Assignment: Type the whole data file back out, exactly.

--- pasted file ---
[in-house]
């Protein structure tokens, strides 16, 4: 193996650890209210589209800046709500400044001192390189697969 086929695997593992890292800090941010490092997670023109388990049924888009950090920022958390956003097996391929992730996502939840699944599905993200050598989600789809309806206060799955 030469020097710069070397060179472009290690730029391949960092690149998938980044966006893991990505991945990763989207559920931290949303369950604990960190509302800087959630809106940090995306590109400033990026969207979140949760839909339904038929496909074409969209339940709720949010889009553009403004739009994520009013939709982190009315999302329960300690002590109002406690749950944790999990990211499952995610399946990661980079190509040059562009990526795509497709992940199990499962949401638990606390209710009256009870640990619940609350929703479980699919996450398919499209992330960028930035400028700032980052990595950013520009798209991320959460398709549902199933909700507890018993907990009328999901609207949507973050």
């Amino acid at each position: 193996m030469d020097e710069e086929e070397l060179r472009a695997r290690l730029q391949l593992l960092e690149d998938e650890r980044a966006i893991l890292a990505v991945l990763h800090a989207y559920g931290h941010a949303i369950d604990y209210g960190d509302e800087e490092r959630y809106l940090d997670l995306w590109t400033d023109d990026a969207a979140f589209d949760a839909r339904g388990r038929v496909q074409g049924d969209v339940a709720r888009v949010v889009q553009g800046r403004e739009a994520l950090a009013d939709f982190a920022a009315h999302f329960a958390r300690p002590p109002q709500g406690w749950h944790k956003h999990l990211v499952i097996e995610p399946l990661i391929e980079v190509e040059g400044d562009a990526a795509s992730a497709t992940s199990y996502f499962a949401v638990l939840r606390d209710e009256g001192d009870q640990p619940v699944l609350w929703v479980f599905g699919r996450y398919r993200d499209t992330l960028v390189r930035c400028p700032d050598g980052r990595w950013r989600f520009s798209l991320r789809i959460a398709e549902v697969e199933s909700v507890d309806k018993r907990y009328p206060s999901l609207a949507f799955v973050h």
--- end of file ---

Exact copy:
[in-house]
């Protein structure tokens, strides 16, 4: 193996650890209210589209800046709500400044001192390189697969 086929695997593992890292800090941010490092997670023109388990049924888009950090920022958390956003097996391929992730996502939840699944599905993200050598989600789809309806206060799955 030469020097710069070397060179472009290690730029391949960092690149998938980044966006893991990505991945990763989207559920931290949303369950604990960190509302800087959630809106940090995306590109400033990026969207979140949760839909339904038929496909074409969209339940709720949010889009553009403004739009994520009013939709982190009315999302329960300690002590109002406690749950944790999990990211499952995610399946990661980079190509040059562009990526795509497709992940199990499962949401638990606390209710009256009870640990619940609350929703479980699919996450398919499209992330960028930035400028700032980052990595950013520009798209991320959460398709549902199933909700507890018993907990009328999901609207949507973050």
């Amino acid at each position: 193996m030469d020097e710069e086929e070397l060179r472009a695997r290690l730029q391949l593992l960092e690149d998938e650890r980044a966006i893991l890292a990505v991945l990763h800090a989207y559920g931290h941010a949303i369950d604990y209210g960190d509302e800087e490092r959630y809106l940090d997670l995306w590109t400033d023109d990026a969207a979140f589209d949760a839909r339904g388990r038929v496909q074409g049924d969209v339940a709720r888009v949010v889009q553009g800046r403004e739009a994520l950090a009013d939709f982190a920022a009315h999302f329960a958390r300690p002590p109002q709500g406690w749950h944790k956003h999990l990211v499952i097996e995610p399946l990661i391929e980079v190509e040059g400044d562009a990526a795509s992730a497709t992940s199990y996502f499962a949401v638990l939840r606390d209710e009256g001192d009870q640990p619940v699944l609350w929703v479980f599905g699919r996450y398919r993200d499209t992330l960028v390189r930035c400028p700032d050598g980052r990595w950013r989600f520009s798209l991320r789809i959460a398709e549902v697969e199933s909700v507890d309806k018993r907990y009328p206060s999901l609207a949507f799955v973050h």